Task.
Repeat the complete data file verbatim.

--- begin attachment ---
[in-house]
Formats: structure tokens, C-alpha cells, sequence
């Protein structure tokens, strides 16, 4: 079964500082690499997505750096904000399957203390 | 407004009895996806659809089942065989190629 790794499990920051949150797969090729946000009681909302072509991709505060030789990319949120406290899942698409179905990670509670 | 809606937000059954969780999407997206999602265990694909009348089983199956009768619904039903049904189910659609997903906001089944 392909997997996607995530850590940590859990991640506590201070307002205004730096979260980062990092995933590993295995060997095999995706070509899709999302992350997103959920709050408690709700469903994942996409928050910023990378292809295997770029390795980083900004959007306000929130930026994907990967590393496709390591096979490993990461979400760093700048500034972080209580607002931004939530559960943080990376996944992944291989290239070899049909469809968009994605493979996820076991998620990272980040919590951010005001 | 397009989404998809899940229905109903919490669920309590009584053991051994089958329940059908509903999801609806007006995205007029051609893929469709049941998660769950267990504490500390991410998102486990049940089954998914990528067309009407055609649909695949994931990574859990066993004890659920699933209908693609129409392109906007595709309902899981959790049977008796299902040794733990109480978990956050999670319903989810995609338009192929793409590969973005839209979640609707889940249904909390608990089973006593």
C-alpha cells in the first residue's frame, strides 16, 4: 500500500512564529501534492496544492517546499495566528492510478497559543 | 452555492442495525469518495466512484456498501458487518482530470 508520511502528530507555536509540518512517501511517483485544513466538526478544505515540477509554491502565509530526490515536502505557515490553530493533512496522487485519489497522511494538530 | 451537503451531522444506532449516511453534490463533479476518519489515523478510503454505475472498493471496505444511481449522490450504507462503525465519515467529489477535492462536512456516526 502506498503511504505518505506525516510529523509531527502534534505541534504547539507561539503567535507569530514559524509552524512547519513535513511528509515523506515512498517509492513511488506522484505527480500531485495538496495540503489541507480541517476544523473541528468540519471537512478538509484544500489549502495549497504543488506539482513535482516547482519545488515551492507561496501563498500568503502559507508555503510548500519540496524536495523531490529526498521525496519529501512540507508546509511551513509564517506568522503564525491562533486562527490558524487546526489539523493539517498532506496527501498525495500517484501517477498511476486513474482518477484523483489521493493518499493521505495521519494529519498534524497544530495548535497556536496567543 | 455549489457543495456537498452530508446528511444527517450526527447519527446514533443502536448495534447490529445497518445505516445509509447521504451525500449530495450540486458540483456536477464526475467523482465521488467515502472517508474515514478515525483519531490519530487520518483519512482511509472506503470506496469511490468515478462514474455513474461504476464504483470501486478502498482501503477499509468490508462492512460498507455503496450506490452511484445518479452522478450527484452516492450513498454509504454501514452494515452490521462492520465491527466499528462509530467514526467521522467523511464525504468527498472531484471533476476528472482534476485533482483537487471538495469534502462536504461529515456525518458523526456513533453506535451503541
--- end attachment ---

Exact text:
[in-house]
Formats: structure tokens, C-alpha cells, sequence
């Protein structure tokens, strides 16, 4: 079964500082690499997505750096904000399957203390 | 407004009895996806659809089942065989190629 790794499990920051949150797969090729946000009681909302072509991709505060030789990319949120406290899942698409179905990670509670 | 809606937000059954969780999407997206999602265990694909009348089983199956009768619904039903049904189910659609997903906001089944 392909997997996607995530850590940590859990991640506590201070307002205004730096979260980062990092995933590993295995060997095999995706070509899709999302992350997103959920709050408690709700469903994942996409928050910023990378292809295997770029390795980083900004959007306000929130930026994907990967590393496709390591096979490993990461979400760093700048500034972080209580607002931004939530559960943080990376996944992944291989290239070899049909469809968009994605493979996820076991998620990272980040919590951010005001 | 397009989404998809899940229905109903919490669920309590009584053991051994089958329940059908509903999801609806007006995205007029051609893929469709049941998660769950267990504490500390991410998102486990049940089954998914990528067309009407055609649909695949994931990574859990066993004890659920699933209908693609129409392109906007595709309902899981959790049977008796299902040794733990109480978990956050999670319903989810995609338009192929793409590969973005839209979640609707889940249904909390608990089973006593």
C-alpha cells in the first residue's frame, strides 16, 4: 500500500512564529501534492496544492517546499495566528492510478497559543 | 452555492442495525469518495466512484456498501458487518482530470 508520511502528530507555536509540518512517501511517483485544513466538526478544505515540477509554491502565509530526490515536502505557515490553530493533512496522487485519489497522511494538530 | 451537503451531522444506532449516511453534490463533479476518519489515523478510503454505475472498493471496505444511481449522490450504507462503525465519515467529489477535492462536512456516526 502506498503511504505518505506525516510529523509531527502534534505541534504547539507561539503567535507569530514559524509552524512547519513535513511528509515523506515512498517509492513511488506522484505527480500531485495538496495540503489541507480541517476544523473541528468540519471537512478538509484544500489549502495549497504543488506539482513535482516547482519545488515551492507561496501563498500568503502559507508555503510548500519540496524536495523531490529526498521525496519529501512540507508546509511551513509564517506568522503564525491562533486562527490558524487546526489539523493539517498532506496527501498525495500517484501517477498511476486513474482518477484523483489521493493518499493521505495521519494529519498534524497544530495548535497556536496567543 | 455549489457543495456537498452530508446528511444527517450526527447519527446514533443502536448495534447490529445497518445505516445509509447521504451525500449530495450540486458540483456536477464526475467523482465521488467515502472517508474515514478515525483519531490519530487520518483519512482511509472506503470506496469511490468515478462514474455513474461504476464504483470501486478502498482501503477499509468490508462492512460498507455503496450506490452511484445518479452522478450527484452516492450513498454509504454501514452494515452490521462492520465491527466499528462509530467514526467521522467523511464525504468527498472531484471533476476528472482534476485533482483537487471538495469534502462536504461529515456525518458523526456513533453506535451503541